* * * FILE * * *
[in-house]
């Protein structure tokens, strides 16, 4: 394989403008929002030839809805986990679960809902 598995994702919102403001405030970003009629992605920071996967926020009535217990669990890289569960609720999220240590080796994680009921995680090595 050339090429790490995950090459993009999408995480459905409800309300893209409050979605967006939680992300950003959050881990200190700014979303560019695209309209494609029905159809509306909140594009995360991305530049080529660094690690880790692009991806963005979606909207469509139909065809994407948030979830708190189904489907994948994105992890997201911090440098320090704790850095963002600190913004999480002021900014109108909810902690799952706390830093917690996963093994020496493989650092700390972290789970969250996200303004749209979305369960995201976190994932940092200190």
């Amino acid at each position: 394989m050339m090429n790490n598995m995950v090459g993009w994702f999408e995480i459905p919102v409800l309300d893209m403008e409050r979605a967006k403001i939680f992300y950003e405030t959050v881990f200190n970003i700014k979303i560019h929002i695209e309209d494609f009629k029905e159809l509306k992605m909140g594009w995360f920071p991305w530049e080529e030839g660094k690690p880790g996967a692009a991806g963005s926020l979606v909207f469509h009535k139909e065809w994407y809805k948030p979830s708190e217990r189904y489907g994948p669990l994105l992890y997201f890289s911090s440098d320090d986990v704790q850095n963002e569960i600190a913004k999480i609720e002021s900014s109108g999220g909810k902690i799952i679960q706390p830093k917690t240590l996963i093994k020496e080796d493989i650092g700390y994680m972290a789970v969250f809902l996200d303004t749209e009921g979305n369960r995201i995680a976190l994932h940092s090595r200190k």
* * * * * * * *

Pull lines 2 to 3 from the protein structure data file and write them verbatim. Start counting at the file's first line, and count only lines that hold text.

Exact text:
């Protein structure tokens, strides 16, 4: 394989403008929002030839809805986990679960809902 598995994702919102403001405030970003009629992605920071996967926020009535217990669990890289569960609720999220240590080796994680009921995680090595 050339090429790490995950090459993009999408995480459905409800309300893209409050979605967006939680992300950003959050881990200190700014979303560019695209309209494609029905159809509306909140594009995360991305530049080529660094690690880790692009991806963005979606909207469509139909065809994407948030979830708190189904489907994948994105992890997201911090440098320090704790850095963002600190913004999480002021900014109108909810902690799952706390830093917690996963093994020496493989650092700390972290789970969250996200303004749209979305369960995201976190994932940092200190």
């Amino acid at each position: 394989m050339m090429n790490n598995m995950v090459g993009w994702f999408e995480i459905p919102v409800l309300d893209m403008e409050r979605a967006k403001i939680f992300y950003e405030t959050v881990f200190n970003i700014k979303i560019h929002i695209e309209d494609f009629k029905e159809l509306k992605m909140g594009w995360f920071p991305w530049e080529e030839g660094k690690p880790g996967a692009a991806g963005s926020l979606v909207f469509h009535k139909e065809w994407y809805k948030p979830s708190e217990r189904y489907g994948p669990l994105l992890y997201f890289s911090s440098d320090d986990v704790q850095n963002e569960i600190a913004k999480i609720e002021s900014s109108g999220g909810k902690i799952i679960q706390p830093k917690t240590l996963i093994k020496e080796d493989i650092g700390y994680m972290a789970v969250f809902l996200d303004t749209e009921g979305n369960r995201i995680a976190l994932h940092s090595r200190k």